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Within the past year several point-and-shoots have broken the 10-megapixel barrier, a threshold once the exclusive domain of digital SLRs and EVFs. But resolution alone does not a good camera make, so we decided to get our hands on five 10-megapixel compacts and run them through the paces in our Pop Photo Lab.
On paper these 3x zoom, 10MP cameras may look very much the same. But look a little closer, and differences in performance, features, and design make each one unique in one way or another. The Canon PowerShot SD900 Digital Elph has a Titanium skin, and an optical viewfinder, and stands upright when not in use. The Pentax Optio A20 has a sensor-based shake reduction system along with motion-sensing digital shake circuitry. The slick, black aluminum Samsung NV10 hides a pop-up flash behind its logo, and has a unique new slide and push button array for menu navigation. The Casio Exilim EX-Z1000 has tons (30+) of scene modes for helping optimize camera settings for shooting conditions, and the Olympus Stylus 1000 is weather-sealed enough to handle a downpour, although not a dunk in the pool.
Over the past month we’ve run each camera through a battery of lab tests and played with each camera in the field to see what they’re all about. We boil down our thoughts on what’s hot and what’s not briefly below and give you the bottom line on each camera in 100 words or less. On the following pages, we go into more detail on each camera.
Which of these cameras, if any, is right for you? This 5-way, 10-megapixel shootout should help you decide.
The Bottom Lines:
Canon’s PowerShot SD900 forgoes with the bells and whistles and is meant for the person who takes pictures, occasionally or often holding the camera to the eye while doing so, who then goes home and prints them on their computer. It is solidly built, feels good in the hands, and looks stylish, but has serious image quality issues at ISO 800 and beyond. It does have a slideshow mode and some image-quality tweaks in playback mode, but if you’re looking for a multi-functioning pocket photo gallery player, this is not it.
The Casio Exilim EX-Z1000 scores big points for color accuracy and noise control in its limited but truly usable ISO range. Serious wide-angle barrel distortion is a problem for macro close-ups (such as those you might put on eBay) and the resolution numbers at the lowest ISO were the worst we saw in this 5-way shootout. On the plus side, this camera is easy to use, focuses fast, and is a good choice for shooting in good lighting. If we could combine the robust feature set of the 8 MP EXZ-850 with the better noise performance of this camera, we’d be much happier with both.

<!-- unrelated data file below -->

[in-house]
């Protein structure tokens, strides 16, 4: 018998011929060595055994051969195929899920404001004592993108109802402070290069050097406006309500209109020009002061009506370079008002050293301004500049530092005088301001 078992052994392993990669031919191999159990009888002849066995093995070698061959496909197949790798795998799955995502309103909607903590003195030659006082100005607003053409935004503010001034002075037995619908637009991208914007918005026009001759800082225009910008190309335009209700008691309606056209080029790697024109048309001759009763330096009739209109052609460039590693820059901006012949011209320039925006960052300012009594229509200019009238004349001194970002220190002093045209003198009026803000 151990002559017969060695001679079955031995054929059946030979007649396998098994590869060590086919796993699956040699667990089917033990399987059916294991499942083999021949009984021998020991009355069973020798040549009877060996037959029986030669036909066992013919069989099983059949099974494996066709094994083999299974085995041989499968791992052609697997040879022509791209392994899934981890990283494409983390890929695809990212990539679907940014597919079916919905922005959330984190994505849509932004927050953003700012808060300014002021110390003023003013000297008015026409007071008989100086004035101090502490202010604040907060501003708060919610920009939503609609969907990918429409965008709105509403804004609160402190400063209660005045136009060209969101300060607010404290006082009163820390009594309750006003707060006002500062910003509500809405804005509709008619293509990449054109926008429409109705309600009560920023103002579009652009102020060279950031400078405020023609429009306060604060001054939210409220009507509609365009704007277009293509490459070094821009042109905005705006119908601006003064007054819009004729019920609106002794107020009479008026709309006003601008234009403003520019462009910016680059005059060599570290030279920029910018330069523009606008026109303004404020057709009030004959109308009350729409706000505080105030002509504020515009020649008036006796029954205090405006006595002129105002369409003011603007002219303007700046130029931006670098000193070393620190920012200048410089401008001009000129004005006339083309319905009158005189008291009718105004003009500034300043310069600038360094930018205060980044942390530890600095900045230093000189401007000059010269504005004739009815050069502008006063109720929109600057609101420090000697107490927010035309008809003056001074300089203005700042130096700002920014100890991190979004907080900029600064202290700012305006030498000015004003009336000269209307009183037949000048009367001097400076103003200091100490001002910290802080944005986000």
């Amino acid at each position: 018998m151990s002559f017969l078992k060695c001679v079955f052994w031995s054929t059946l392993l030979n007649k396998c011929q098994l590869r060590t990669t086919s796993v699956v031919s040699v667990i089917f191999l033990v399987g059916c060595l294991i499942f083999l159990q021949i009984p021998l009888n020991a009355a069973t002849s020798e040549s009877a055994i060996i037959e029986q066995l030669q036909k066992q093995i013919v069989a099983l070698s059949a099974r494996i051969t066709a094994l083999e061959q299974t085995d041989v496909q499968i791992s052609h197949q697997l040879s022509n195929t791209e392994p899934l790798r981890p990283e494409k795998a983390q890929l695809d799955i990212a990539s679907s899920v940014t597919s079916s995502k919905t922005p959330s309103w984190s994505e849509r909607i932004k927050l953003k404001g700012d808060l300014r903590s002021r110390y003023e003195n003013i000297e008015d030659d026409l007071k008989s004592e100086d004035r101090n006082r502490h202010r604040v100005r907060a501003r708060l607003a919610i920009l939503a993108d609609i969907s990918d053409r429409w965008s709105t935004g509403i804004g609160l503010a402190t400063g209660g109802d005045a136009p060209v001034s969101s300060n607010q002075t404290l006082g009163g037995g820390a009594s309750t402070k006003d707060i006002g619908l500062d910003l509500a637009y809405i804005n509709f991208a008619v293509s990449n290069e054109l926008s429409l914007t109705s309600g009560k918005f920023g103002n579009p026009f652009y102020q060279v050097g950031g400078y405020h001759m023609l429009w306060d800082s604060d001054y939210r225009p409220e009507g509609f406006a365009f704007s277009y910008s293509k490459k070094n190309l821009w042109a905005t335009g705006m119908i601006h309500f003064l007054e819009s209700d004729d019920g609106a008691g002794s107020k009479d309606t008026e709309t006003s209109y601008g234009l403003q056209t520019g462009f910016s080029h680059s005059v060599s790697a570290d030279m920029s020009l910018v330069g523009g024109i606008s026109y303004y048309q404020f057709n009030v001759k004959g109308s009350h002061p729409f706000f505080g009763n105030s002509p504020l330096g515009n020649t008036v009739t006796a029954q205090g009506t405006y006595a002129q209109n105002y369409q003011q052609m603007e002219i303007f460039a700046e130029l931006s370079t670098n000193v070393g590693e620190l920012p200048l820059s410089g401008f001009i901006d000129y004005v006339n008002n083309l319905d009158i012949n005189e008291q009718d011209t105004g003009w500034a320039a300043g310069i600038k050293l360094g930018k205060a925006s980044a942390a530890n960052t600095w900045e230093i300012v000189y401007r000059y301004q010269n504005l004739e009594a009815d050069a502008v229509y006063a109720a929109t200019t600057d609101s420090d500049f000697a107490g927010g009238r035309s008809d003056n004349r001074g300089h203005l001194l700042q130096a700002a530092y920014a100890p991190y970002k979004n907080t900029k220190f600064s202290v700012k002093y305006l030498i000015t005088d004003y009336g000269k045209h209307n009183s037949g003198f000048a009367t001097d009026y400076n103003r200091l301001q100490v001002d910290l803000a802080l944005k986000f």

The Olympus Stylus 1000 is a tough call. The camera’s weatherized body and beginner-friendly menus are big plusses. Resolution is Excellent at low ISOs, but noise becomes Unacceptable at ISO 400. Color accuracy is among the best in its class we’ve tested, and so is its wide-angle distortion percentage. But processing time feels like forever, especially at higher ISOs. With better noise management and a faster processor, this would be a handy all-around camera, but for now, it’s too slow and too noisy for us to love. Our recommendation: hold off on this model and wait for the upgraded replacement.
For the performance you get, the Pentax Optio A20 ($300 street) is a bargain. Resolution tested Excellent at all user-selectable ISOs despite noise issues at ISO 400 and 800. The gyro-based shake reduction system should help keep this camera in its best performance zone; when other cameras compensate for low light by cranking up the ISO, this one can move the sensor to make a sharp photo. In movie mode, the DivX compression codec will help get more minutes of video on your SD card. The few negatives: no zooming during video recording, and useful commands such as exposure compensation are hard to find among the various sub-menu buttons.
Samsung’s NV10 is a great looking-camera, from the hidden pop-up flash behind the Samsung logo to the innovative new interface on the back. It’s not all bells and whistles and pretty looks though; the NV10 posted lab numbers on par with its competitors that wear more traditional outfits. This camera works well as a gift to your teenage nephew, but not your father-in-law.
Image Quality Comparison
The subject matter of this still-life scenario might seem a bit silly, but it was carefully chosen to include the following camera-testing elements: reflective blacks, pure, flat whites, hard and soft shadows on a mottled green background, and vibrant and muted colors in a small space. The images on the following slides were all captured in full auto mode and lit to near-daylight conditions on the testing bench. Click photo or here to launch an image quality comparison slideshow.